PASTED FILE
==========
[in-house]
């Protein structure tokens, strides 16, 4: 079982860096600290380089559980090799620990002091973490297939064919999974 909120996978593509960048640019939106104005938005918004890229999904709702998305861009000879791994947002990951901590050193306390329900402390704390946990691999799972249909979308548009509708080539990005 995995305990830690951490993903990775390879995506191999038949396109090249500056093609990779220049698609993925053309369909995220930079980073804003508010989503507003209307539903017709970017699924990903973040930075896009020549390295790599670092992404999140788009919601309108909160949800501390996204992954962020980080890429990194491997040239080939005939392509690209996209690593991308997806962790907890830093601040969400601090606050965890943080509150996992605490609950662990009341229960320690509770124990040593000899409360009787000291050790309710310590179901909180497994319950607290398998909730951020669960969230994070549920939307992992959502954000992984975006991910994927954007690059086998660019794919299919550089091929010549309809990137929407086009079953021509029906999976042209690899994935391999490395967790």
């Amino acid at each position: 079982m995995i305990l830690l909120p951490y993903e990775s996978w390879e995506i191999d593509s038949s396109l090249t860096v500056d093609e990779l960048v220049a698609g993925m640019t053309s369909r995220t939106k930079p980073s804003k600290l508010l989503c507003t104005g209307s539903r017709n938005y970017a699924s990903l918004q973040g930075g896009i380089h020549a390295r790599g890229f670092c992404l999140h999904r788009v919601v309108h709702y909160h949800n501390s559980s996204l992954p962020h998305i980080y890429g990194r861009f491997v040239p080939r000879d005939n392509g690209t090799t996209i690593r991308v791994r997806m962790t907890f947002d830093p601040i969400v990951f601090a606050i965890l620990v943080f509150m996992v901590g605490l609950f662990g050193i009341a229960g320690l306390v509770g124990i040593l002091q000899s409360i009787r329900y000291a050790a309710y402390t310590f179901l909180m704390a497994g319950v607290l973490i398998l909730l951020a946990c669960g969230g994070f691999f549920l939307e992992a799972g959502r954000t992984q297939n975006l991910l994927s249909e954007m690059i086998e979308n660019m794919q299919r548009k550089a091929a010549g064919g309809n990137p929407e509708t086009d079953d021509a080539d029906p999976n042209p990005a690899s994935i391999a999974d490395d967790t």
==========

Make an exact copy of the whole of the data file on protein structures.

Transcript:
[in-house]
């Protein structure tokens, strides 16, 4: 079982860096600290380089559980090799620990002091973490297939064919999974 909120996978593509960048640019939106104005938005918004890229999904709702998305861009000879791994947002990951901590050193306390329900402390704390946990691999799972249909979308548009509708080539990005 995995305990830690951490993903990775390879995506191999038949396109090249500056093609990779220049698609993925053309369909995220930079980073804003508010989503507003209307539903017709970017699924990903973040930075896009020549390295790599670092992404999140788009919601309108909160949800501390996204992954962020980080890429990194491997040239080939005939392509690209996209690593991308997806962790907890830093601040969400601090606050965890943080509150996992605490609950662990009341229960320690509770124990040593000899409360009787000291050790309710310590179901909180497994319950607290398998909730951020669960969230994070549920939307992992959502954000992984975006991910994927954007690059086998660019794919299919550089091929010549309809990137929407086009079953021509029906999976042209690899994935391999490395967790």
């Amino acid at each position: 079982m995995i305990l830690l909120p951490y993903e990775s996978w390879e995506i191999d593509s038949s396109l090249t860096v500056d093609e990779l960048v220049a698609g993925m640019t053309s369909r995220t939106k930079p980073s804003k600290l508010l989503c507003t104005g209307s539903r017709n938005y970017a699924s990903l918004q973040g930075g896009i380089h020549a390295r790599g890229f670092c992404l999140h999904r788009v919601v309108h709702y909160h949800n501390s559980s996204l992954p962020h998305i980080y890429g990194r861009f491997v040239p080939r000879d005939n392509g690209t090799t996209i690593r991308v791994r997806m962790t907890f947002d830093p601040i969400v990951f601090a606050i965890l620990v943080f509150m996992v901590g605490l609950f662990g050193i009341a229960g320690l306390v509770g124990i040593l002091q000899s409360i009787r329900y000291a050790a309710y402390t310590f179901l909180m704390a497994g319950v607290l973490i398998l909730l951020a946990c669960g969230g994070f691999f549920l939307e992992a799972g959502r954000t992984q297939n975006l991910l994927s249909e954007m690059i086998e979308n660019m794919q299919r548009k550089a091929a010549g064919g309809n990137p929407e509708t086009d079953d021509a080539d029906p999976n042209p990005a690899s994935i391999a999974d490395d967790t």